What’s flowering now: early August

After a couple of weeks of heavy rain sunshine is back in Britain again. The flowers are changing outside, the days are shortening and honey bee queens are gradually laying less eggs as the hive emphasis changes from increasing numbers to storing honey for winter. During August honey bee population numbers will fall from a July peak of 50,000-60,000 adults and 40,000-50,000 eggs/brood larvae in a typical hive to around 45,000 adults and 30,000 eggs/brood larvae. The drop will be even more dramatic come September.

In the bumble bee world, towards the end of the summer the queen produces some sons, along with new queens. After mating, the males die off, as do the old queen and workers. Only the new, fertilised queens survive to hibernate through the winter, ready to start nests of their own the following spring.

Walking through the park I found these pretty pink flowers with elaborately curled white anthers. Their name is unknown to me, can anyone help identify what they are?

EDIT: The pink flowers have been identified by Ashley below as possibly “willow herb family (fireweed) but it’s not the most common one (rosebay willow herb) as the flowers are too large and too round.”

This month’s BBKA News has a great article by Adrian Davis, Canterbury BKA, on bee-friendly plants which mentions Rosebay willow herb as a late summer flowering plant with “stunning rose-purple flowers”. It is a tall, perennial herb found on wasteland, railway embankments and woods, rapidly colonising open areas and much loved by bees. One of my favourite bloggers, Theresa Green, has produced a fascinating post on the biology and history of the plant: Rosebay willowherb.

The field also contained a sea of yellow flowers. I’m ashamed to say I didn’t know what they were either. EDIT: Liz Chapman and Nigel Clark have both identified it as ragwort. Nigel mentions that it is highly toxic to horses. Luckily I didn’t see any horses about, but then maybe the ragwort killed them all already… Ted Hooper’s classic ‘Guide to Bees and Honey’ says “Honey from ragwort is extremely offensive in smell, but once crystallised this is lost and it is as acceptable as any other honey.” It gives the bees both nectar and bright yellow pollen.

The bumble however looks like a Buff-tail, a very common species.

And this golden madam is a honey bee hanging out with a shiny beetle. She’s much paler than the black-striped honey bee above on the pink flower.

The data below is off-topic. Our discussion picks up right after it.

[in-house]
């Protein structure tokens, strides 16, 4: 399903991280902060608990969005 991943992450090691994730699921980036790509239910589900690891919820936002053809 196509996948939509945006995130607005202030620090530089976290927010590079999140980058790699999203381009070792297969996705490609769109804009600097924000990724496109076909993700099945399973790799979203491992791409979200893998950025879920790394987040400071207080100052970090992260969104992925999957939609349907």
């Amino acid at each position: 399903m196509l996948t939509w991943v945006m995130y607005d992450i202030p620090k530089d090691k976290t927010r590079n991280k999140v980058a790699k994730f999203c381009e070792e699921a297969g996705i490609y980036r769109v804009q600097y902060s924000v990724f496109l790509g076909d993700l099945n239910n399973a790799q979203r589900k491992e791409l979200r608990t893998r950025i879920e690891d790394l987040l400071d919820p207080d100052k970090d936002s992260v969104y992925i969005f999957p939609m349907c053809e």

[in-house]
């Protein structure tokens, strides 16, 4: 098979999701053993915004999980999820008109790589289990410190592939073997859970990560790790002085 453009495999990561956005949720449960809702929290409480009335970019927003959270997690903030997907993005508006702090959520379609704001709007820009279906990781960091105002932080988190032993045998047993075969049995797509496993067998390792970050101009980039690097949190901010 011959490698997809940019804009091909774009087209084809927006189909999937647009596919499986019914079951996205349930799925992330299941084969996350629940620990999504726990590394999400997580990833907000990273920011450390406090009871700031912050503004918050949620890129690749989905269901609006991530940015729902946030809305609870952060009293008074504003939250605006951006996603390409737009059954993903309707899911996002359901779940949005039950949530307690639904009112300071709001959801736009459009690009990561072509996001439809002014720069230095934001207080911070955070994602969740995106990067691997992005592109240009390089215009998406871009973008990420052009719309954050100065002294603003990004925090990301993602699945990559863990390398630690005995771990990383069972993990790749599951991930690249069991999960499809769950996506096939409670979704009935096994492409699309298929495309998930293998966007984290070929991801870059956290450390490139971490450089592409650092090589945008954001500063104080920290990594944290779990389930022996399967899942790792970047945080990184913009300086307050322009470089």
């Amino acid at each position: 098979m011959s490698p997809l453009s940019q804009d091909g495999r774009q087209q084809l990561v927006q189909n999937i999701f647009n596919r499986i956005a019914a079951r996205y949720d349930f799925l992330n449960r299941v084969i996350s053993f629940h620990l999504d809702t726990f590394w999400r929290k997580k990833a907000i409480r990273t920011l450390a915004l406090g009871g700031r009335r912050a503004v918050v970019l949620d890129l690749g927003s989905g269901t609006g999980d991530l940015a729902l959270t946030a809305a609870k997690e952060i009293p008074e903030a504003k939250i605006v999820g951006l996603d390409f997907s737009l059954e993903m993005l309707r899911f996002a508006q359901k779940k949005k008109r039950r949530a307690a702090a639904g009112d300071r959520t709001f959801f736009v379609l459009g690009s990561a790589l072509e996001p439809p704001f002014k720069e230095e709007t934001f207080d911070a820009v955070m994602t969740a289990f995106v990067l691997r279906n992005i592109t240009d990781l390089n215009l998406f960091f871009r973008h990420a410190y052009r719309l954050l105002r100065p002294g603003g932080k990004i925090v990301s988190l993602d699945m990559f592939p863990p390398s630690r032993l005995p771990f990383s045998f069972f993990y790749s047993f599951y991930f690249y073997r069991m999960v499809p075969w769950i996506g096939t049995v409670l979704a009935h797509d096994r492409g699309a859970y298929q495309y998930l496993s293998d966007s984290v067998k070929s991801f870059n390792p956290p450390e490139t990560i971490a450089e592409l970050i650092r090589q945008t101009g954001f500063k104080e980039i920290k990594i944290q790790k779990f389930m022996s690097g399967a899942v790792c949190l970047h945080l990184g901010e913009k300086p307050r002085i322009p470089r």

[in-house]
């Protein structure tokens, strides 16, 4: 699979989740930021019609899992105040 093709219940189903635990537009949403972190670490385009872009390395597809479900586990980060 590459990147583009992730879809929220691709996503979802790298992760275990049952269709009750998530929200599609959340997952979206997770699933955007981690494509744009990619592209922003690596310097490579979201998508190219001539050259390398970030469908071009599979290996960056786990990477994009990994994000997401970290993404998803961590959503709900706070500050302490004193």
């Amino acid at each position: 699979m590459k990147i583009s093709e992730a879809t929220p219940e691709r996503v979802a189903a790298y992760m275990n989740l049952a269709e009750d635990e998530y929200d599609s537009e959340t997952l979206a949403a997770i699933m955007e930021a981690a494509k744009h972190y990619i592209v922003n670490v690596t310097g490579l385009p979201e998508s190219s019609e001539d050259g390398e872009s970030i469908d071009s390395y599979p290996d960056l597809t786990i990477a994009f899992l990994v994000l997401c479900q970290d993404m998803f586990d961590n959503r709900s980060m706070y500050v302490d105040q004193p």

Everyone knows clover…

And what I’m assuming is a species of thistle, which Ted Hooper says can produce quite large quantities of nectar and pollen. Dave agrees with me below that it’s a thistle, Ashley thinks a type of knapweed and Nigel thinks burdock, a type of thistle used to make the traditional drink Dandelion and Burdock.

The rain followed by sunny weather is good news as nectar secretion in many flowers, such as clover and heather, is boosted on a sunny day. Below certain temperatures plants will not secrete nectar, e.g. below 8C in wild cherry. Hawthorn only secretes well when the temperature is unusually high for a British summer, at least 25C. A few species, such as brambles, are not influenced by temperature and will continue flowering until cold weather and frosts.

The Bumblebee Conservation Trust lists some of the flowers important for bumbles in July-September on their website at http://www.bumblebeeconservation.org/gardening_for_bumblebees.htm. They include brambles, mints, heathers, red clover, thistles and lavenders.

I’m off on holiday in San Diego for most of August. By the time I get back at the beginning of September there may be very few foraging bumbles left to photograph. I’ll miss you, pretty furry fuzzy bumbles.

About Emily Scott

I am a UK beekeeper who has recently moved from London to windswept, wet Cornwall. I first started keeping bees in the Ealing Beekeepers Association’s local apiary in 2008, when I created this blog as a record for myself of my various beekeeping related disasters and - hopefully! - future successes.